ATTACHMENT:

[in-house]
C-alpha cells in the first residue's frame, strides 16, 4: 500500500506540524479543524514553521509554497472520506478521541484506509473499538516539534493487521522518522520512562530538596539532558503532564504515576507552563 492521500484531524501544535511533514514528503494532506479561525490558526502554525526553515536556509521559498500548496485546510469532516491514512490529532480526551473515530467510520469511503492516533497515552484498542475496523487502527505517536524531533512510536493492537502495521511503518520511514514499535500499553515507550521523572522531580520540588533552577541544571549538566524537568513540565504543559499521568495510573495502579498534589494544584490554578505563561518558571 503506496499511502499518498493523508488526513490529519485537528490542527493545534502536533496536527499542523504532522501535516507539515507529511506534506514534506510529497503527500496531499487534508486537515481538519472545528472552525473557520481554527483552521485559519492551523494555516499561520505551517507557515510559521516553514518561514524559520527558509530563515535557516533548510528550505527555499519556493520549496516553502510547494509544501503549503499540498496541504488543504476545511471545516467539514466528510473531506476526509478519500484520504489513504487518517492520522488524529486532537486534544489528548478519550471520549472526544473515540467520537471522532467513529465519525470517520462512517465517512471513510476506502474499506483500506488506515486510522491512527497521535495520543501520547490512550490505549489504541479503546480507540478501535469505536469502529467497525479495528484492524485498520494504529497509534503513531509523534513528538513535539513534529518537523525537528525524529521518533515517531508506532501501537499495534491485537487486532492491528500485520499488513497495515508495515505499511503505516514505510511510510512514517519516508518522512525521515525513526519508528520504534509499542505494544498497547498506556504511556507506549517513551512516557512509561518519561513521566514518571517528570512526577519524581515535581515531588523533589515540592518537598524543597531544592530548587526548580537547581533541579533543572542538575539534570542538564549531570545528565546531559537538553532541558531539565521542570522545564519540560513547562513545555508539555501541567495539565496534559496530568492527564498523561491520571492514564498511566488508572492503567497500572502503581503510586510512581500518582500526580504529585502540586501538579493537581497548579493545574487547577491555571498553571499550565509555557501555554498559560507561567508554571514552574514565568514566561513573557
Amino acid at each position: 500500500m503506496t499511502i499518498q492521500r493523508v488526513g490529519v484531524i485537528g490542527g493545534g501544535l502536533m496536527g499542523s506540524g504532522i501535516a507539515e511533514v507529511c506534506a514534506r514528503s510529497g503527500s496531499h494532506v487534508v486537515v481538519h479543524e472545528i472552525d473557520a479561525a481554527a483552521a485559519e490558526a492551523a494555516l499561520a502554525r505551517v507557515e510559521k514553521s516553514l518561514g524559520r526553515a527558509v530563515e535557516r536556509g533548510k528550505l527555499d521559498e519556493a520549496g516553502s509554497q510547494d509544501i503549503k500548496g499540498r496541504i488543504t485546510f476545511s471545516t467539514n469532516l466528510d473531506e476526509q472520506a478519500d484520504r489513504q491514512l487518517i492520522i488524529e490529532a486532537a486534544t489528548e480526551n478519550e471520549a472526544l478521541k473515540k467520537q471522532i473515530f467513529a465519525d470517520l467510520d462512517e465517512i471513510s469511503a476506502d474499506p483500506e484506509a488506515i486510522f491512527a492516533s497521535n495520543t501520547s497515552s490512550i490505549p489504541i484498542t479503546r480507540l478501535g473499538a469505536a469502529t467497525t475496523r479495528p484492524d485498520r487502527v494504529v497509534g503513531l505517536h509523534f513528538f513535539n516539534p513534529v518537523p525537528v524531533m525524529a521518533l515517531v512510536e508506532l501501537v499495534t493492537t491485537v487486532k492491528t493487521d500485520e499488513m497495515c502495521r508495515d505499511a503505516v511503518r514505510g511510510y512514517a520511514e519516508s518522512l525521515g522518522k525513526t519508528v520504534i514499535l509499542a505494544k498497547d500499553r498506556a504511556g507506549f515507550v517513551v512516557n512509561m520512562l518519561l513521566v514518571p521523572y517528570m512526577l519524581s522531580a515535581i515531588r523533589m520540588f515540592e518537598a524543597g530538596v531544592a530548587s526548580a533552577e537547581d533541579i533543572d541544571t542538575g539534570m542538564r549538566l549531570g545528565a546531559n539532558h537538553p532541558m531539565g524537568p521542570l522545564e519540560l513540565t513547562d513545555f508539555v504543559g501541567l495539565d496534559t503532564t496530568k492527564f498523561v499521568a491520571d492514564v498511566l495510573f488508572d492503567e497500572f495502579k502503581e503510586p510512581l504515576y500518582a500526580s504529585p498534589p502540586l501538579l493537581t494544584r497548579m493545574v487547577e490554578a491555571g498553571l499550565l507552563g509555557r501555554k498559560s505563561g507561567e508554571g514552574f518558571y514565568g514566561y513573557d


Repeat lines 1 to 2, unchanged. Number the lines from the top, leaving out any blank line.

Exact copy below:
[in-house]
C-alpha cells in the first residue's frame, strides 16, 4: 500500500506540524479543524514553521509554497472520506478521541484506509473499538516539534493487521522518522520512562530538596539532558503532564504515576507552563 492521500484531524501544535511533514514528503494532506479561525490558526502554525526553515536556509521559498500548496485546510469532516491514512490529532480526551473515530467510520469511503492516533497515552484498542475496523487502527505517536524531533512510536493492537502495521511503518520511514514499535500499553515507550521523572522531580520540588533552577541544571549538566524537568513540565504543559499521568495510573495502579498534589494544584490554578505563561518558571 503506496499511502499518498493523508488526513490529519485537528490542527493545534502536533496536527499542523504532522501535516507539515507529511506534506514534506510529497503527500496531499487534508486537515481538519472545528472552525473557520481554527483552521485559519492551523494555516499561520505551517507557515510559521516553514518561514524559520527558509530563515535557516533548510528550505527555499519556493520549496516553502510547494509544501503549503499540498496541504488543504476545511471545516467539514466528510473531506476526509478519500484520504489513504487518517492520522488524529486532537486534544489528548478519550471520549472526544473515540467520537471522532467513529465519525470517520462512517465517512471513510476506502474499506483500506488506515486510522491512527497521535495520543501520547490512550490505549489504541479503546480507540478501535469505536469502529467497525479495528484492524485498520494504529497509534503513531509523534513528538513535539513534529518537523525537528525524529521518533515517531508506532501501537499495534491485537487486532492491528500485520499488513497495515508495515505499511503505516514505510511510510512514517519516508518522512525521515525513526519508528520504534509499542505494544498497547498506556504511556507506549517513551512516557512509561518519561513521566514518571517528570512526577519524581515535581515531588523533589515540592518537598524543597531544592530548587526548580537547581533541579533543572542538575539534570542538564549531570545528565546531559537538553532541558531539565521542570522545564519540560513547562513545555508539555501541567495539565496534559496530568492527564498523561491520571492514564498511566488508572492503567497500572502503581503510586510512581500518582500526580504529585502540586501538579493537581497548579493545574487547577491555571498553571499550565509555557501555554498559560507561567508554571514552574514565568514566561513573557